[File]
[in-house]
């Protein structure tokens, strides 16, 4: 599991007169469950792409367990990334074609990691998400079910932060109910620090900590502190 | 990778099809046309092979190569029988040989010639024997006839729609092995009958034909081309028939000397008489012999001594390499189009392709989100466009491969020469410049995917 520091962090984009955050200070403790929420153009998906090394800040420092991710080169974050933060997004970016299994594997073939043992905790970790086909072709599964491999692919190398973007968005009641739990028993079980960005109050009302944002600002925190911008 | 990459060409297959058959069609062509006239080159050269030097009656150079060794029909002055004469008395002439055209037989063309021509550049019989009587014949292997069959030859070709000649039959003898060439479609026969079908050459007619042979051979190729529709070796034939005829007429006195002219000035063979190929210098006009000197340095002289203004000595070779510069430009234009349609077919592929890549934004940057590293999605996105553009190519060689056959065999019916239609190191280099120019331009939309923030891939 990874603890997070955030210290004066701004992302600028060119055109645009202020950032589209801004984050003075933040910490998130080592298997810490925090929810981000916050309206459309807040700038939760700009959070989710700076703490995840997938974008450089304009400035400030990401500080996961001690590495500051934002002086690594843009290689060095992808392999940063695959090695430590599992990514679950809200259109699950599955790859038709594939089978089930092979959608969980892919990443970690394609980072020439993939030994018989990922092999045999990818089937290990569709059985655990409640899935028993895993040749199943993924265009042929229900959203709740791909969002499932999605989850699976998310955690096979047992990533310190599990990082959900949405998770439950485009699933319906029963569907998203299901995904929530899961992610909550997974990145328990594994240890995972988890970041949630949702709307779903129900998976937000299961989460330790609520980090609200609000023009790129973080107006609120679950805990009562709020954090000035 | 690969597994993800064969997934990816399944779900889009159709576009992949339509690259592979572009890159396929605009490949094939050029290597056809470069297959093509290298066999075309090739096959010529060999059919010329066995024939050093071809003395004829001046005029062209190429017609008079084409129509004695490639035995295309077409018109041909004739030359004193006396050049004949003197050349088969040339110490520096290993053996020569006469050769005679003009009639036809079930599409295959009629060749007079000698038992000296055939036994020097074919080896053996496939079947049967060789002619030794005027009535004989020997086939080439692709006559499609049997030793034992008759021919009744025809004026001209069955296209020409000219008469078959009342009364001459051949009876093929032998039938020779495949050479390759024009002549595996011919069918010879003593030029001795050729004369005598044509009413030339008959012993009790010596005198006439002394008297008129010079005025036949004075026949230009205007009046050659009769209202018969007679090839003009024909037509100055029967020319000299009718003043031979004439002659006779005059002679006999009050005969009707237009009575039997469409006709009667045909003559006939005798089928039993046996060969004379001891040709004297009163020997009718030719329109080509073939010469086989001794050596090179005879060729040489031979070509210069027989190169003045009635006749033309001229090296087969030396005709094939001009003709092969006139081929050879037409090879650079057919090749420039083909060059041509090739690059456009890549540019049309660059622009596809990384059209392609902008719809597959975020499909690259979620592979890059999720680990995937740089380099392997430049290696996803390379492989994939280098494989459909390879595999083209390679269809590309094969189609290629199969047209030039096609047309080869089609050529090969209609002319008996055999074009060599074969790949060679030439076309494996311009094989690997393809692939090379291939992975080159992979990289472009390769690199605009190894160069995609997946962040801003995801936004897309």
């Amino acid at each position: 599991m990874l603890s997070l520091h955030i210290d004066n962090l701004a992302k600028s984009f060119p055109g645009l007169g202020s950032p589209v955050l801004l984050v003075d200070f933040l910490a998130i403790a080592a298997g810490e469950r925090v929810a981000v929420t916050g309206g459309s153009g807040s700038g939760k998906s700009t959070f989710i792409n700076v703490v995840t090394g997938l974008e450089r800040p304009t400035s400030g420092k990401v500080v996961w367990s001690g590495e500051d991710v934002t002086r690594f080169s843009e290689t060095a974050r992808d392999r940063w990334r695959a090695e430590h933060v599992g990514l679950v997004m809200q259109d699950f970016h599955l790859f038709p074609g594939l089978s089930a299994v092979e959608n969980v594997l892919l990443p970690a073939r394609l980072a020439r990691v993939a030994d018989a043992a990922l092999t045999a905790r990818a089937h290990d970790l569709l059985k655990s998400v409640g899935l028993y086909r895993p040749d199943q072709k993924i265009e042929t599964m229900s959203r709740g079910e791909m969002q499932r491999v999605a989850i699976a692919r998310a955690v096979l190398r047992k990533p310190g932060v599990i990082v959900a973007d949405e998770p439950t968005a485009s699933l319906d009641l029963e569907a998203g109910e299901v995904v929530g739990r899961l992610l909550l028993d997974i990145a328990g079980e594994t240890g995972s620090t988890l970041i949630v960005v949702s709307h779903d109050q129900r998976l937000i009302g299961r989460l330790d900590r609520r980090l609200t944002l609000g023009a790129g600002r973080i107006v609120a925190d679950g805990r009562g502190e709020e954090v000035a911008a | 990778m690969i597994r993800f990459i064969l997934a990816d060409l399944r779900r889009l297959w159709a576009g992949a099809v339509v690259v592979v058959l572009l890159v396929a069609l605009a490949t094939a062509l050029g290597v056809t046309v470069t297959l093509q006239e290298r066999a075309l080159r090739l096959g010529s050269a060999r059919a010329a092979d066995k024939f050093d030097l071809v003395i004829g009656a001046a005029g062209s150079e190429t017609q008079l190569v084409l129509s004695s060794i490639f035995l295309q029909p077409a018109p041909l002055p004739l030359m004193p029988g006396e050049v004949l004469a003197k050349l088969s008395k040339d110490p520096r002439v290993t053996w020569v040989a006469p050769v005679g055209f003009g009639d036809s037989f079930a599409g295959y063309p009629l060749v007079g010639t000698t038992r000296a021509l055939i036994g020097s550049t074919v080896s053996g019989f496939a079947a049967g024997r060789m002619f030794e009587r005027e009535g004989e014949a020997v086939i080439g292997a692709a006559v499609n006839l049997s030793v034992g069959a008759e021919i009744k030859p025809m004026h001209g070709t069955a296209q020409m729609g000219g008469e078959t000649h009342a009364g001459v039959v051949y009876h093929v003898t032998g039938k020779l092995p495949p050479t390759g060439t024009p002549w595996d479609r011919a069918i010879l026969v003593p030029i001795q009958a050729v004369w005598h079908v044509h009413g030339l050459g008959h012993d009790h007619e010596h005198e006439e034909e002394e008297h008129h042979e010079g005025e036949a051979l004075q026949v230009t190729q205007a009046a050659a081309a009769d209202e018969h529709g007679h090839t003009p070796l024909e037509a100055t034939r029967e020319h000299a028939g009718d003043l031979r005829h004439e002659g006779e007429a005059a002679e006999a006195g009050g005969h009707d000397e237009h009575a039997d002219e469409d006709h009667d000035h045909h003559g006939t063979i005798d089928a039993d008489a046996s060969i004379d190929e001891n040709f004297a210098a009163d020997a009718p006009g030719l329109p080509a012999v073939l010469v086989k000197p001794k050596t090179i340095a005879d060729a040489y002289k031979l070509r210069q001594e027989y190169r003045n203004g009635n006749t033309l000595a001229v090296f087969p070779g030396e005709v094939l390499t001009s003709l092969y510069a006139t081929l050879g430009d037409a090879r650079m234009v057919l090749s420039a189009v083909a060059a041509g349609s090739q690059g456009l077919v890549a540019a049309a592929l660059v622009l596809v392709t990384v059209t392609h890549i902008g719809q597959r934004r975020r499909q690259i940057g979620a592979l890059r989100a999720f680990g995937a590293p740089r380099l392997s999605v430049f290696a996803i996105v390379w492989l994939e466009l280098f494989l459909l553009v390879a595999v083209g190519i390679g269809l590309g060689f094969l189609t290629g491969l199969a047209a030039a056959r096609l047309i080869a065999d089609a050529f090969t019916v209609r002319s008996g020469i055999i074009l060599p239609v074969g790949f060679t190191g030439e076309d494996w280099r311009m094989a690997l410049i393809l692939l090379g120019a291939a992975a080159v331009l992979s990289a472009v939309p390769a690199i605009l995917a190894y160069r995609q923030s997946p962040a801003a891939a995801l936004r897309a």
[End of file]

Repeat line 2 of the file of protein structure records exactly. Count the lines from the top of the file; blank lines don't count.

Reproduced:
């Protein structure tokens, strides 16, 4: 599991007169469950792409367990990334074609990691998400079910932060109910620090900590502190 | 990778099809046309092979190569029988040989010639024997006839729609092995009958034909081309028939000397008489012999001594390499189009392709989100466009491969020469410049995917 520091962090984009955050200070403790929420153009998906090394800040420092991710080169974050933060997004970016299994594997073939043992905790970790086909072709599964491999692919190398973007968005009641739990028993079980960005109050009302944002600002925190911008 | 990459060409297959058959069609062509006239080159050269030097009656150079060794029909002055004469008395002439055209037989063309021509550049019989009587014949292997069959030859070709000649039959003898060439479609026969079908050459007619042979051979190729529709070796034939005829007429006195002219000035063979190929210098006009000197340095002289203004000595070779510069430009234009349609077919592929890549934004940057590293999605996105553009190519060689056959065999019916239609190191280099120019331009939309923030891939 990874603890997070955030210290004066701004992302600028060119055109645009202020950032589209801004984050003075933040910490998130080592298997810490925090929810981000916050309206459309807040700038939760700009959070989710700076703490995840997938974008450089304009400035400030990401500080996961001690590495500051934002002086690594843009290689060095992808392999940063695959090695430590599992990514679950809200259109699950599955790859038709594939089978089930092979959608969980892919990443970690394609980072020439993939030994018989990922092999045999990818089937290990569709059985655990409640899935028993895993040749199943993924265009042929229900959203709740791909969002499932999605989850699976998310955690096979047992990533310190599990990082959900949405998770439950485009699933319906029963569907998203299901995904929530899961992610909550997974990145328990594994240890995972988890970041949630949702709307779903129900998976937000299961989460330790609520980090609200609000023009790129973080107006609120679950805990009562709020954090000035 | 690969597994993800064969997934990816399944779900889009159709576009992949339509690259592979572009890159396929605009490949094939050029290597056809470069297959093509290298066999075309090739096959010529060999059919010329066995024939050093071809003395004829001046005029062209190429017609008079084409129509004695490639035995295309077409018109041909004739030359004193006396050049004949003197050349088969040339110490520096290993053996020569006469050769005679003009009639036809079930599409295959009629060749007079000698038992000296055939036994020097074919080896053996496939079947049967060789002619030794005027009535004989020997086939080439692709006559499609049997030793034992008759021919009744025809004026001209069955296209020409000219008469078959009342009364001459051949009876093929032998039938020779495949050479390759024009002549595996011919069918010879003593030029001795050729004369005598044509009413030339008959012993009790010596005198006439002394008297008129010079005025036949004075026949230009205007009046050659009769209202018969007679090839003009024909037509100055029967020319000299009718003043031979004439002659006779005059002679006999009050005969009707237009009575039997469409006709009667045909003559006939005798089928039993046996060969004379001891040709004297009163020997009718030719329109080509073939010469086989001794050596090179005879060729040489031979070509210069027989190169003045009635006749033309001229090296087969030396005709094939001009003709092969006139081929050879037409090879650079057919090749420039083909060059041509090739690059456009890549540019049309660059622009596809990384059209392609902008719809597959975020499909690259979620592979890059999720680990995937740089380099392997430049290696996803390379492989994939280098494989459909390879595999083209390679269809590309094969189609290629199969047209030039096609047309080869089609050529090969209609002319008996055999074009060599074969790949060679030439076309494996311009094989690997393809692939090379291939992975080159992979990289472009390769690199605009190894160069995609997946962040801003995801936004897309």